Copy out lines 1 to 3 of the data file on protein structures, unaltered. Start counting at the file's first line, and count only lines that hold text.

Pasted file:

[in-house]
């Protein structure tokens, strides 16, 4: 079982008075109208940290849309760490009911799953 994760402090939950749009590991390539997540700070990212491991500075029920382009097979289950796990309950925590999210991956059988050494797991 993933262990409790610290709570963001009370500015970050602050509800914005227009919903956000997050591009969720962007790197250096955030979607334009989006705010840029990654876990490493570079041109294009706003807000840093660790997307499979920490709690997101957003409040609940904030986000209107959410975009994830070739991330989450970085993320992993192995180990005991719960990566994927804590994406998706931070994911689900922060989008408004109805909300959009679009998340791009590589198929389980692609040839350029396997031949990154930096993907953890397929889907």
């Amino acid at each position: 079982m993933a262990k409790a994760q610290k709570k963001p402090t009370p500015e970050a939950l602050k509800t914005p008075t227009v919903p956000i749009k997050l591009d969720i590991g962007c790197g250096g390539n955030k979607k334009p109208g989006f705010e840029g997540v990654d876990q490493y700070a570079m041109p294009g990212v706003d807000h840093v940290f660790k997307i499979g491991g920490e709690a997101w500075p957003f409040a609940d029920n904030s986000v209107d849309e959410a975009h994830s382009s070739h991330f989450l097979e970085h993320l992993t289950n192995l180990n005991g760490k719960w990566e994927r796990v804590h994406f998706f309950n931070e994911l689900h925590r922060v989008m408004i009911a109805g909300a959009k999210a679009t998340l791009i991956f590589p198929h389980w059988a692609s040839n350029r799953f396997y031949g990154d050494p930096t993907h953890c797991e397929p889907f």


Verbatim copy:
[in-house]
């Protein structure tokens, strides 16, 4: 079982008075109208940290849309760490009911799953 994760402090939950749009590991390539997540700070990212491991500075029920382009097979289950796990309950925590999210991956059988050494797991 993933262990409790610290709570963001009370500015970050602050509800914005227009919903956000997050591009969720962007790197250096955030979607334009989006705010840029990654876990490493570079041109294009706003807000840093660790997307499979920490709690997101957003409040609940904030986000209107959410975009994830070739991330989450970085993320992993192995180990005991719960990566994927804590994406998706931070994911689900922060989008408004109805909300959009679009998340791009590589198929389980692609040839350029396997031949990154930096993907953890397929889907």
């Amino acid at each position: 079982m993933a262990k409790a994760q610290k709570k963001p402090t009370p500015e970050a939950l602050k509800t914005p008075t227009v919903p956000i749009k997050l591009d969720i590991g962007c790197g250096g390539n955030k979607k334009p109208g989006f705010e840029g997540v990654d876990q490493y700070a570079m041109p294009g990212v706003d807000h840093v940290f660790k997307i499979g491991g920490e709690a997101w500075p957003f409040a609940d029920n904030s986000v209107d849309e959410a975009h994830s382009s070739h991330f989450l097979e970085h993320l992993t289950n192995l180990n005991g760490k719960w990566e994927r796990v804590h994406f998706f309950n931070e994911l689900h925590r922060v989008m408004i009911a109805g909300a959009k999210a679009t998340l791009i991956f590589p198929h389980w059988a692609s040839n350029r799953f396997y031949g990154d050494p930096t993907h953890c797991e397929p889907f």